In the event that the sucker rod R loosens or becomes unscrewed, as not infrequently occurs, the sucker rod R may be lowered until the lugs 3l enter the recesses 32. This locks the working barrel against rotation with respect to the spring lock l0. The spring lock I0, which is conventionally employed, is of such construction that it will resist rotation of the spring lock with respect to the shoe S; thus by locking the working barrel against rotation with respect to the shoe S on the tubing the sucker rod may be tightened up whenever occasion requires. The working barrel may then be lifted to disengage the lugs 3l from the recesses 32 and pumping continued.
Whenever it is desired to pull the pump, the nut 30 engages a nut 33 at the top of the tube or pipe l2 and by imposing a tension on the sucker rod R the spring ngers of the spring lock may be contracted and Withdrawn from shoe S.
In Figs. 9 and 10 I have illustrated alternative forms of valves which may be employed in place of the type of valves illustrated in Figs. 2 and 7. Fig. 9 shows an elongated traveling valve 2id having a stem 23a and a rod 26al which slidably extends through the cages for the valves 28a and Za and also through the bodies of these valves. In operation, this form of construction is the same as that previously described.
In Fig. 10 the use of the ball type valves is disclosed wherein the traveling valve is indicated at 2ib having the guide stem 23h and the rod 26h slidably extending through the standing valves 28h and 29h.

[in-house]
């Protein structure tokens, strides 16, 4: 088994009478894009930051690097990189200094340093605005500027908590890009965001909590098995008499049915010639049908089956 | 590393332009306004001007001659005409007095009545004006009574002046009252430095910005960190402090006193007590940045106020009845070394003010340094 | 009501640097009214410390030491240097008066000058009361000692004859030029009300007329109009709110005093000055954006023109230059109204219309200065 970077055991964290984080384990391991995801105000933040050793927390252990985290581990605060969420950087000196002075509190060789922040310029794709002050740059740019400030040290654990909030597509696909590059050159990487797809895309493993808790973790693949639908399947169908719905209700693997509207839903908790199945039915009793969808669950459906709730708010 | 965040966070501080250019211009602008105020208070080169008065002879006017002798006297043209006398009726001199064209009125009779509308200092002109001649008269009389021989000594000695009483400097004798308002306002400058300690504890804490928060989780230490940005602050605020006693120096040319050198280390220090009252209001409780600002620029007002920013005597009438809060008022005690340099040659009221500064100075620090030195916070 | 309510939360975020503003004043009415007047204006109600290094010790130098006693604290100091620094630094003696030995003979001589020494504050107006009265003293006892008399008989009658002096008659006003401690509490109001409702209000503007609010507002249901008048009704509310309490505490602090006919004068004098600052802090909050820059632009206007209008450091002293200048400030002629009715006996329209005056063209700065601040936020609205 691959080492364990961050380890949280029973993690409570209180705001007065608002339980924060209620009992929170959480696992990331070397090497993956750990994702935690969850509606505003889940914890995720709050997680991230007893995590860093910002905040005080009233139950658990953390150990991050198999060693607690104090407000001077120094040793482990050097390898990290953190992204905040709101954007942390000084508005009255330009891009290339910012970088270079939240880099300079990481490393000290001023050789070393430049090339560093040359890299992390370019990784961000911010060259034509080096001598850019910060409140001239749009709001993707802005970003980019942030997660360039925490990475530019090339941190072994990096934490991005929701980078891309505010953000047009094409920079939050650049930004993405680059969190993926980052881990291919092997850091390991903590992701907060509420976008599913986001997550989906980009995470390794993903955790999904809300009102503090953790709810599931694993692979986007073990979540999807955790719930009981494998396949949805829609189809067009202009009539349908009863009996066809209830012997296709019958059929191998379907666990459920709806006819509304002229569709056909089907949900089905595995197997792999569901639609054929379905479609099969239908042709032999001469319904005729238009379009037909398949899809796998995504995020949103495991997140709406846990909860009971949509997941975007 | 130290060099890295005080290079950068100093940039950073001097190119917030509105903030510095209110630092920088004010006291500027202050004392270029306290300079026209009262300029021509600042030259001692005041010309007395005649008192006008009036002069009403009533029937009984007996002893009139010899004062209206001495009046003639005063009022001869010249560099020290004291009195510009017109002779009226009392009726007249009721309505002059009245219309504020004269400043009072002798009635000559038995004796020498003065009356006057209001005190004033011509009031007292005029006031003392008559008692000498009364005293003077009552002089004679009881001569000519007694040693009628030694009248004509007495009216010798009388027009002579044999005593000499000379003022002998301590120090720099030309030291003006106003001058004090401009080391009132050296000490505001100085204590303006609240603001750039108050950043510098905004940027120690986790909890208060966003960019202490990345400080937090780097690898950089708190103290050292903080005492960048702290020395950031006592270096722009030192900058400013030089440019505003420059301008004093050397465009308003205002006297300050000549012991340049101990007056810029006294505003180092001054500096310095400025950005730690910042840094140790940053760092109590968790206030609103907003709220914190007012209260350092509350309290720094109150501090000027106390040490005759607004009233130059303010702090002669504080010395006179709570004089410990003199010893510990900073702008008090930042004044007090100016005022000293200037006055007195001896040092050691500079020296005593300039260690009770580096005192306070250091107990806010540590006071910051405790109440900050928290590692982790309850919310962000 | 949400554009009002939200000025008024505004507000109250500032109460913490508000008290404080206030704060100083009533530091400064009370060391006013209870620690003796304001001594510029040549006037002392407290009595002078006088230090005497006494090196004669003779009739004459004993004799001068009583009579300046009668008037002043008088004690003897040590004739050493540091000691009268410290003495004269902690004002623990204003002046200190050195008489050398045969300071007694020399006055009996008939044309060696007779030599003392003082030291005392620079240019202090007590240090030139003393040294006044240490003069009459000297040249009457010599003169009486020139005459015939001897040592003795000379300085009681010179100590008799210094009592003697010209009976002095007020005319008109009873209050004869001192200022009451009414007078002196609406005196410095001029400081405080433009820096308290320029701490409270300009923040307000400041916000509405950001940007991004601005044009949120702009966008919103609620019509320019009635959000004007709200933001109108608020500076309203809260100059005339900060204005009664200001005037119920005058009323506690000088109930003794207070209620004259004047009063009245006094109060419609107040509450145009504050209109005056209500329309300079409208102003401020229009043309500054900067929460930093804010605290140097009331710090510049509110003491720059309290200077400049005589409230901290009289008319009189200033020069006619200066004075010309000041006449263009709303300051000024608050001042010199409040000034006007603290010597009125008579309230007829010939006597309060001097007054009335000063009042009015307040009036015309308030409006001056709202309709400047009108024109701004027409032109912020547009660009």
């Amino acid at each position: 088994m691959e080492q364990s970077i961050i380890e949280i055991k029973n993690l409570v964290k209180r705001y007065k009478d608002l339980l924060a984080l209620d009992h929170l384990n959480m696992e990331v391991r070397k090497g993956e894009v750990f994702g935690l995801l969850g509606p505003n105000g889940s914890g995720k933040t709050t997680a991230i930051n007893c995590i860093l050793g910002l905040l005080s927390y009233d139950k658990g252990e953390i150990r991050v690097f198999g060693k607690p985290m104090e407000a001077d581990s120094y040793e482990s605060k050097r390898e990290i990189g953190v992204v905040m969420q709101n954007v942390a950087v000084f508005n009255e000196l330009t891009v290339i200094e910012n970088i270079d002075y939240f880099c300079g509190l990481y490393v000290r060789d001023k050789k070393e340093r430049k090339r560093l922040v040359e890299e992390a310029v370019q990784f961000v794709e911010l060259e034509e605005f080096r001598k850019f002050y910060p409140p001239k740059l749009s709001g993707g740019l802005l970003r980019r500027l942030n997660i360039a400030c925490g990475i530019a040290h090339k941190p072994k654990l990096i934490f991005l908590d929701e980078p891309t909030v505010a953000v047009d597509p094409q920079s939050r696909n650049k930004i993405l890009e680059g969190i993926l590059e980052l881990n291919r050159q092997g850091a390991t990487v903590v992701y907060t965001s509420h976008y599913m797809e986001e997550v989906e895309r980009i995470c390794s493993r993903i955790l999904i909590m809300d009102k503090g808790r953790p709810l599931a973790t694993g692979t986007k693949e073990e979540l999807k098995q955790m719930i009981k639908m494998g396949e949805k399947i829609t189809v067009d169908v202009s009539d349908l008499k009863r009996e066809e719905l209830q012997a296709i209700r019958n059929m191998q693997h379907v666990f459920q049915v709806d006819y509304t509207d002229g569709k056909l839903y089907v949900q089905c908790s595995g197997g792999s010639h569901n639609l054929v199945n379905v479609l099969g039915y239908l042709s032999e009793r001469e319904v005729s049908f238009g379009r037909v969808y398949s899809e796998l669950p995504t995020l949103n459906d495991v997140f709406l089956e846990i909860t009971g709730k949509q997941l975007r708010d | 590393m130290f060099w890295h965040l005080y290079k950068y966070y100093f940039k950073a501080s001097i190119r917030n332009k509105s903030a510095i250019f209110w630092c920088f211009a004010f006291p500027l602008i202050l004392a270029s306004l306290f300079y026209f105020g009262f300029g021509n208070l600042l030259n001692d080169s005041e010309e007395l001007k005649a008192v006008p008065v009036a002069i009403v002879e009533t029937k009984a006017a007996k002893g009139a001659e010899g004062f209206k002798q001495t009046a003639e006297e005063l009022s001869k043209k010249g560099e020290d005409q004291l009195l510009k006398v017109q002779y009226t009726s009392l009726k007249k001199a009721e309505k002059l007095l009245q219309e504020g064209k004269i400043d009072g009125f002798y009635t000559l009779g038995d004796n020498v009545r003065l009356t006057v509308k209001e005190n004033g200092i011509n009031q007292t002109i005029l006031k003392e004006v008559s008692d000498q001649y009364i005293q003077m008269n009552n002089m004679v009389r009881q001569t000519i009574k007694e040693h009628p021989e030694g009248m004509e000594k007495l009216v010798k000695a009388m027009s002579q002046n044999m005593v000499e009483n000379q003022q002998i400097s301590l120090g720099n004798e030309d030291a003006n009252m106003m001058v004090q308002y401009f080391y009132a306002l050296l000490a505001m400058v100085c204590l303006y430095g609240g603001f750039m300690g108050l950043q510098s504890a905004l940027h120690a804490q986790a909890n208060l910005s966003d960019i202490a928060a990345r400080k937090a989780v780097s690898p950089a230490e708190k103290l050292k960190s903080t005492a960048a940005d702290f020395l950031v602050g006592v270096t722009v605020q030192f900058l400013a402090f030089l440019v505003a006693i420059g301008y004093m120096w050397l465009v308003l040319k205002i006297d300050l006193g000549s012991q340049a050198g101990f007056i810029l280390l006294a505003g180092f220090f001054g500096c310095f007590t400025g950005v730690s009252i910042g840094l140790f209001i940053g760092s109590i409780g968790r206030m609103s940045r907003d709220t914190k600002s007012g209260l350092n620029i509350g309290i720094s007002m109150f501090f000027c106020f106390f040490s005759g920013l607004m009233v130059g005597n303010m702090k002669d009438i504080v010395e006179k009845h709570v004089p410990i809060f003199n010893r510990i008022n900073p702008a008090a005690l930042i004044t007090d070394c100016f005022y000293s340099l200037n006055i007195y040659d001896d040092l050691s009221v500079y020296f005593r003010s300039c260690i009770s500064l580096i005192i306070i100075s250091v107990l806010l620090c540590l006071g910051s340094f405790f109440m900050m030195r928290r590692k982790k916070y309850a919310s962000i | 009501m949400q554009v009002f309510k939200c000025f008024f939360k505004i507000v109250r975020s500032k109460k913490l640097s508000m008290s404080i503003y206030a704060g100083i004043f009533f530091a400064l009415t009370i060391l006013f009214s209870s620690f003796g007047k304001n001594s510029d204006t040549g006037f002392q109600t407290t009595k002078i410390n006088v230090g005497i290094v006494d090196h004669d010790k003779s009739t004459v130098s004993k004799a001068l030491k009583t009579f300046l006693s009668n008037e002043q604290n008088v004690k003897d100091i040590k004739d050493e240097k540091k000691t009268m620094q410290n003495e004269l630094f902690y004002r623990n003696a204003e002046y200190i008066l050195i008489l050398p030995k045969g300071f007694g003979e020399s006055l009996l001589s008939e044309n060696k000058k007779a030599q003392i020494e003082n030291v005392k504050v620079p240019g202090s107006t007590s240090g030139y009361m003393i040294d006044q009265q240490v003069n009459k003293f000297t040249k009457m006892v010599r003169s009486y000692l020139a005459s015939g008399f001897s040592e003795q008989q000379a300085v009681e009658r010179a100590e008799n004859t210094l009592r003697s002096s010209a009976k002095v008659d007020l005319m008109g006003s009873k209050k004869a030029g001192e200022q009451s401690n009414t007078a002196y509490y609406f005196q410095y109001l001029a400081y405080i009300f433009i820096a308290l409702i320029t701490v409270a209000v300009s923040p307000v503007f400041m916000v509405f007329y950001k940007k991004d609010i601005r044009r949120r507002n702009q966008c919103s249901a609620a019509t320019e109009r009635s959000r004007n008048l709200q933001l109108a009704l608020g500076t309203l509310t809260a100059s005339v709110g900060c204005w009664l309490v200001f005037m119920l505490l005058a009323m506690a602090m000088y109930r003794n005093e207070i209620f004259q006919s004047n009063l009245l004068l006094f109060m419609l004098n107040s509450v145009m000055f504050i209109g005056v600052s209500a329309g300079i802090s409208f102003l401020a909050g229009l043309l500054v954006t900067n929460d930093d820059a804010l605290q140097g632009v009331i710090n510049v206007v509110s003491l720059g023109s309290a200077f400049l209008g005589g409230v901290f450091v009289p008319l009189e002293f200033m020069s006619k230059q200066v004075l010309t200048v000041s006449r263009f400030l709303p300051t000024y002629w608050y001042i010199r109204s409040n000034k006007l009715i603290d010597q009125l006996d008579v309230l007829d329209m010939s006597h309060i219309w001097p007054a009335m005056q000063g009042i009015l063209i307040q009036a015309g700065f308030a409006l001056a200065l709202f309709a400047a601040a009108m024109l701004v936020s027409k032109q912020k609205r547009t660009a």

From the above-described construction it will be appreciated that the improved oil pump effectively prevents spinning of the valves or their being thrown violently against the sides of their cages. Furthermore, the standing valves are influenced by the rictional drag of the rod 26 so that they will be urged to open and close in accordance with the direction of stroke of the plunger.
Various changes may be made in the details of construction without departing from the spirit or scope of the invention as dened by the appended claims.
1. A well pump comprising an inner barrel adapted 'to be seated in a well tubing, one or more standing valves mounted within the inner barrel, a plunger telescoped over the inner barrel, a
working or traveling valve on the plunger, and
means on the plunger engageable with the inner barrel for lifting the inner barrel when the plunger is pulled.
2. A well pump comprising an inner barrel adapted to be seated in a well tubing, one or more standing valves mounted Within the inner barrel, a plunger telescoped over the inner barrel, a working or traveling valve on the plunger, means on the plunger engageable with the inner barrel for lifting the inner barrel when the plunger is pulled, and a rod secured to the traveling valve slidably extending through the standing valves WILLIAM J. DUNLAP.